By Subir Bhaumik
BBC News, Calcutta
Calcutta's famous hand-pulled rickshaws will soon be banned, according to the chief minister of the Indian state of West Bengal.
Many rely on the hand-pulled rickshaw during the monsoon
The rickshaws had long been considered "inhuman" and did not exist anywhere else, Buddhadev Bhattacharya said.
The rickshaw, immortalised as a living symbol of Calcutta in films such as City of Joy, will be phased out in four to five months.
The hand-pulled rickshaw came from China in the 19th century.
Mr Bhattacharya said: "We have taken a policy decision to take the hand-drawn rickshaw off the roads of Calcutta on humanitarian grounds.
"Nowhere else in the world does this practice exist and we think it should also cease to exist in Calcutta," he said.
The chief minister said the authorities were thinking of alternative modes of transport so that the transition did not affect either the pullers or the riders.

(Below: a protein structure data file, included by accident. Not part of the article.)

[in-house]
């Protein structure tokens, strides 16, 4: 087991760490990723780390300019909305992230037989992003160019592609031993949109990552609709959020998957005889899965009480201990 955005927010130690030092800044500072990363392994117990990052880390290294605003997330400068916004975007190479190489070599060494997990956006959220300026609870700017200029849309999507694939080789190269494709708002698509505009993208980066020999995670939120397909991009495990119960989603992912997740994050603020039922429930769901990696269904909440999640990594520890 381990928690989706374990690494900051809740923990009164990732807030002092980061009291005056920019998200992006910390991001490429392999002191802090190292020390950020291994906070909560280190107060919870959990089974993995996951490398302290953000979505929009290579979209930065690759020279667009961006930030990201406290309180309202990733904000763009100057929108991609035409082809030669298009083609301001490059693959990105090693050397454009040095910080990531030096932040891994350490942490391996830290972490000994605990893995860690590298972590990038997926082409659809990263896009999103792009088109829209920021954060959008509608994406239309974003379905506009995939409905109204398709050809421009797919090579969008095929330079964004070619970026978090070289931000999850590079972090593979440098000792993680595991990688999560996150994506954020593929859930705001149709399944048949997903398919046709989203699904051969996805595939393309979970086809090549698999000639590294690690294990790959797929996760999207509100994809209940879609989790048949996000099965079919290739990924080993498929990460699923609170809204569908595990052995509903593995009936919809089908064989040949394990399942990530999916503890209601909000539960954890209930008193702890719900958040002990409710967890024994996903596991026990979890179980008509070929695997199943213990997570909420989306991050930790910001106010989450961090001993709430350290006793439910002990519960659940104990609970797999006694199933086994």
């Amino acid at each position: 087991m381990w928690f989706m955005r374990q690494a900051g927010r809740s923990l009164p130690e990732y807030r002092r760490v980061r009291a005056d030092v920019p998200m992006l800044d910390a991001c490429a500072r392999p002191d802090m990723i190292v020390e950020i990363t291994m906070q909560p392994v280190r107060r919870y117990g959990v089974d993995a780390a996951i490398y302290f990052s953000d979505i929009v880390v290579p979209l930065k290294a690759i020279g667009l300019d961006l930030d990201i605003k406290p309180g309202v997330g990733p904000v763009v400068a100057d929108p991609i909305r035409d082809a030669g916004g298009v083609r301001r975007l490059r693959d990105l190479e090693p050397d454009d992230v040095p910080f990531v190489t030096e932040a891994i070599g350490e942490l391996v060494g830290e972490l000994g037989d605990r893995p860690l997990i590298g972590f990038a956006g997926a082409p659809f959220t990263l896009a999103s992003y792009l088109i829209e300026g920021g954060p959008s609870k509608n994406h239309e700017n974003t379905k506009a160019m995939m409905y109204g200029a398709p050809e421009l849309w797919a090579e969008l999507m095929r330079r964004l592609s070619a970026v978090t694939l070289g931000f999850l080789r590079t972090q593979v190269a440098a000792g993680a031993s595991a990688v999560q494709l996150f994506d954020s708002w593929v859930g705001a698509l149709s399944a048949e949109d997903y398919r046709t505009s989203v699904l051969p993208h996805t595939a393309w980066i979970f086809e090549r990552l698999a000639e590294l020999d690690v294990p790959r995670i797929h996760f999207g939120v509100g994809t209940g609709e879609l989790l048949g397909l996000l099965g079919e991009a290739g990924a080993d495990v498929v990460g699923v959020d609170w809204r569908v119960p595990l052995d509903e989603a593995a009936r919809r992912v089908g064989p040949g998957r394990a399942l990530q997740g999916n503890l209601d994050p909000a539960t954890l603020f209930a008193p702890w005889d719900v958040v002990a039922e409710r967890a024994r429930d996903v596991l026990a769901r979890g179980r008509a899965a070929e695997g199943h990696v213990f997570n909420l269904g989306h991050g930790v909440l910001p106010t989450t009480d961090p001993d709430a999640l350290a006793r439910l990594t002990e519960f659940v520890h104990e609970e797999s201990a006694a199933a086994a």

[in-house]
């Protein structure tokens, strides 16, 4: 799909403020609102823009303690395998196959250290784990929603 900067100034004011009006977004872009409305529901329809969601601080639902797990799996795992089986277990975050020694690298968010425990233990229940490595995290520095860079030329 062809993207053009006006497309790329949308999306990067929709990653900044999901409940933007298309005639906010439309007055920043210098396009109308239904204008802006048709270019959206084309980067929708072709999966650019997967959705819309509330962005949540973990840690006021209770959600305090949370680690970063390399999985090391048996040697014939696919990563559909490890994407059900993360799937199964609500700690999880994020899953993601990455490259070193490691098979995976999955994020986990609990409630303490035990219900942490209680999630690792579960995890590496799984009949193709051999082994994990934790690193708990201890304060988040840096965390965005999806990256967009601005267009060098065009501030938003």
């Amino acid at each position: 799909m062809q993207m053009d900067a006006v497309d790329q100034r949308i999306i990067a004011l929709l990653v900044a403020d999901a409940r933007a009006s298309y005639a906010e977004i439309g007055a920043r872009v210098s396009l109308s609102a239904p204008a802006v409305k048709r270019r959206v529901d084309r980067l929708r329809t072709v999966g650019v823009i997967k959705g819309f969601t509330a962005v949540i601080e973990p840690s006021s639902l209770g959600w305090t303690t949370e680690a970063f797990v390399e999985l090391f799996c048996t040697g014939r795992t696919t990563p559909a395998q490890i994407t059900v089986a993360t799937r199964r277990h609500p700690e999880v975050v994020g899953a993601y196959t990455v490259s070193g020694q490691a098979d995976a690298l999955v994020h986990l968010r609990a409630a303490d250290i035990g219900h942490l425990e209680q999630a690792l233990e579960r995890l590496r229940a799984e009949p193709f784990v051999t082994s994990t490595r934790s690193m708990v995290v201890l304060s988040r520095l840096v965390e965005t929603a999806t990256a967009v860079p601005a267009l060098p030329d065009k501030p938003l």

"This involves money and training. It will be about the end of this year when the rickshaws are finally gone," he said.
A recent study by a non-governmental organisation, ActionAid India, put the number of hand-rickshaw pullers at 18,000 with more than 1,800 joining the pool every year.
Many Calcuttans are uncertain whether they will be able to move around the city's old lanes without the hand-pulled rickshaws - particularly during the monsoon.
"When we have to wade in chest-deep water during rains, no other transport works but you can still find the hand-pulled rickshaws taking people from one place to another," says Dipali Nath, a housewife in north Calcutta.
Some trade unions are demanding adequate compensation and an alternate livelihood for all the pullers before their licences are cancelled and the mode of transport banned.
"We expect the government will not throw them into the streets and leave them an empty stomach," said Mohammed Nizamuddin , a communist party leader who is involved with the rickshaw pullers union in Calcutta.